Cell-free fractions from the yeast Saccharomyces boulardii also appear to have a protective effect with respect to pathogenic interactions of C. albicans with human intestinal epithelial cells. S. boulardii supernatants reduce adhesion of C. albicans to adult Caco-2 cells and this is associated with decreased IL-8 cytokine release by enterocytes (25). Saccharomyces species are typically regarded as non-pathogenic for the majority of individuals, except in rare cases of severe immunosuppression (42). C. parapsilosis, on the other hand, is regarded as a pathogen, particularly in infants (1, 43). Thus, its role in protection against C. albicans-induced mortality in zebrafish, and injury and invasion of epithelia in vitro, seems somewhat counter-intuitive. Of note, although the same C. parapsilosis clone has been isolated from both the intestinal tract and blood of premature infants with fungal sepsis (4), C. parapsilosis consistently causes minimal to no damage of pIECs [Figures 1 and 5; (14)]. These observations suggest that C. parapsilosis gains entry to the host via alternative sites [e.g., intravascular catheters and endothelium (44)] and support the idea that pathogenesis mechanisms employed by Candida species are host site- and species-specific (12).
In summary, C. parapsilosis reduces C. albicans-induced injury and invasion of pIECs and these effects are at least partially due to the ability of both secreted and cellular C. parapsilosis factors to reduce C. albicans physical interactions with host cells. Further studies are needed to understand the molecules on the surface of C. parapsilosis as well as the secreted factors that inhibit C. albicans adhesion to, and injury of, pIECs. Potential cell-surface candidates include homologs of C. albicans Als proteins and other adhesins (45, 46). For secreted factors, identification of molecules in supernatant fractions that confer inhibitory activities will provide additional mechanistic insight. Ultimately, a more complete understanding of microbe–microbe and host–microbe interactions that are associated with protection from disease may lead to the development of therapeutic strategies that promote intestinal health in at-risk patient populations.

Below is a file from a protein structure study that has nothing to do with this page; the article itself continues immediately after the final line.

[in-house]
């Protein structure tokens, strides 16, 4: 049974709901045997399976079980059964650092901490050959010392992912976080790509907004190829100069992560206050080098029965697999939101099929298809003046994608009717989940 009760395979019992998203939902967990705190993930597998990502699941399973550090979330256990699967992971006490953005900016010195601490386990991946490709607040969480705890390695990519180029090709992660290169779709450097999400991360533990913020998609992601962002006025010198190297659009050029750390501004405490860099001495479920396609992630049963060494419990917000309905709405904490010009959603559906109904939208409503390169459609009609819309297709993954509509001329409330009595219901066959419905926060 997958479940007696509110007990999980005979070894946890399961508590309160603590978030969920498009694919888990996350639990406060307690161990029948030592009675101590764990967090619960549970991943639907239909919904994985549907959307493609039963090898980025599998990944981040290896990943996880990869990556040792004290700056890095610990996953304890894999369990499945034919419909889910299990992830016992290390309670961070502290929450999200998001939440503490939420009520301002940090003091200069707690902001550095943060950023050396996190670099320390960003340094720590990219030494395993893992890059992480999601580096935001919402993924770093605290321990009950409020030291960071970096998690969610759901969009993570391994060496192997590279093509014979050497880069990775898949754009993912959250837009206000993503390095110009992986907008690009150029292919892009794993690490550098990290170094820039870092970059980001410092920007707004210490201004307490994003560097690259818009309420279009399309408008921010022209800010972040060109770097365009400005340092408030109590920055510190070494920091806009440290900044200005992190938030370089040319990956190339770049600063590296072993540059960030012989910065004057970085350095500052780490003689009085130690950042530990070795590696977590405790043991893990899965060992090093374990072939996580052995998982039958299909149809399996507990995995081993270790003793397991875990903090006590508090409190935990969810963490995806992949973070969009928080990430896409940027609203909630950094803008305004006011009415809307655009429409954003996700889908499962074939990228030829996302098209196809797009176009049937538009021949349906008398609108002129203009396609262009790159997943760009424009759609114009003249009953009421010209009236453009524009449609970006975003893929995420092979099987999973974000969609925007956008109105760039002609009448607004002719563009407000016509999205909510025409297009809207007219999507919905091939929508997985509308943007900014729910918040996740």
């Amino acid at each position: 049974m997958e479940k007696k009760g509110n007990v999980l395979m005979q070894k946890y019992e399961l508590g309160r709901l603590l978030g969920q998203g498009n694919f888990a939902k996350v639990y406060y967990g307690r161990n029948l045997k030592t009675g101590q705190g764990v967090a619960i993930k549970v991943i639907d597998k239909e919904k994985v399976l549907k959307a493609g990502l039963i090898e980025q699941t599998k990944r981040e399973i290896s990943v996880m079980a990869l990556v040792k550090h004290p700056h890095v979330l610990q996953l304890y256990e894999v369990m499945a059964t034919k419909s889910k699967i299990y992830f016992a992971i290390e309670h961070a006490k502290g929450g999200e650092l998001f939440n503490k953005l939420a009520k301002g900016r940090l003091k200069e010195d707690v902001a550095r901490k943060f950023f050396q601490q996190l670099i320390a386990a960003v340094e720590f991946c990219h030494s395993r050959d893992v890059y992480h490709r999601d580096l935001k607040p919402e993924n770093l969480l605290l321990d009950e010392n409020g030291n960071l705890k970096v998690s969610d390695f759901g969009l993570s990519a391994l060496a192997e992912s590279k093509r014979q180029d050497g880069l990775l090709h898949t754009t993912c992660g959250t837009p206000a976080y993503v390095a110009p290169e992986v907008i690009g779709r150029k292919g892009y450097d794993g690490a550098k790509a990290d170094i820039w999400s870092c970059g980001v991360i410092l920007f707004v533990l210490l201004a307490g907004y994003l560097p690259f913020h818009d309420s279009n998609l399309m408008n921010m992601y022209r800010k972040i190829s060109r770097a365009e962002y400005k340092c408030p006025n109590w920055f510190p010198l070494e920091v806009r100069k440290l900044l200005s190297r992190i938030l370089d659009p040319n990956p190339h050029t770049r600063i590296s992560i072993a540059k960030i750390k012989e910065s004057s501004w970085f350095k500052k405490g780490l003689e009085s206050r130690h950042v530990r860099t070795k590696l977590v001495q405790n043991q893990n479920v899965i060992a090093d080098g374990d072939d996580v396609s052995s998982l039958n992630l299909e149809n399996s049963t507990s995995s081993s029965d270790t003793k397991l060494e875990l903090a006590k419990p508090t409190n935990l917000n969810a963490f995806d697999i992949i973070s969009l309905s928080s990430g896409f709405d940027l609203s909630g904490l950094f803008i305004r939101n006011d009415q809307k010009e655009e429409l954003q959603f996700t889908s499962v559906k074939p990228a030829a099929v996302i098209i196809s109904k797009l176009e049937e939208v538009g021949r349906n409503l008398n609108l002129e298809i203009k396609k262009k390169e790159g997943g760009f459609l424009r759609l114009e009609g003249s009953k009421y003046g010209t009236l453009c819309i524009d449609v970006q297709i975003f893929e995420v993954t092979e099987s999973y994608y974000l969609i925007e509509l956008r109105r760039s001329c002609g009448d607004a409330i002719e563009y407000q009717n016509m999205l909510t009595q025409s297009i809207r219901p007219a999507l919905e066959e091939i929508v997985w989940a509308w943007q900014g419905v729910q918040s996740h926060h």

SG designed and performed experiments, analyzed data, and wrote the manuscript draft. LA designed and performed experiments, analyzed data, assisted in manuscript writing, and revised the manuscript. MS, MA, and EF performed experiments, analyzed data, and revised the manuscript. JB assisted in development of the project, data analysis, and writing and revision of the manuscript. RW assisted in development of the project, designing of experimental approach, data analysis, and manuscript writing, and revised the manuscript. CG conceived the project, assisted in experimental design, data analysis, and writing of the manuscript, and revised the manuscript.
Conflict of Interest Statement
The authors declare that the research was conducted in the absence of any commercial or financial relationships that could be construed as a potential conflict of interest.
The authors thank Judith Berman for providing strain Ca GFP, Emma Filtz, Rebekah Jensen, Colleen Jodarski, Kayla Dharampaul, and Veronika Rybarova for technical assistance and Tim Heisel for helpful discussions and critical review of the manuscript. This work was supported by NIH awards R01AI057440 (CG), P20RR018728 and P20GM103537 (JB), and R15AI094406 (RW). RW is a Burroughs Wellcome Investigator.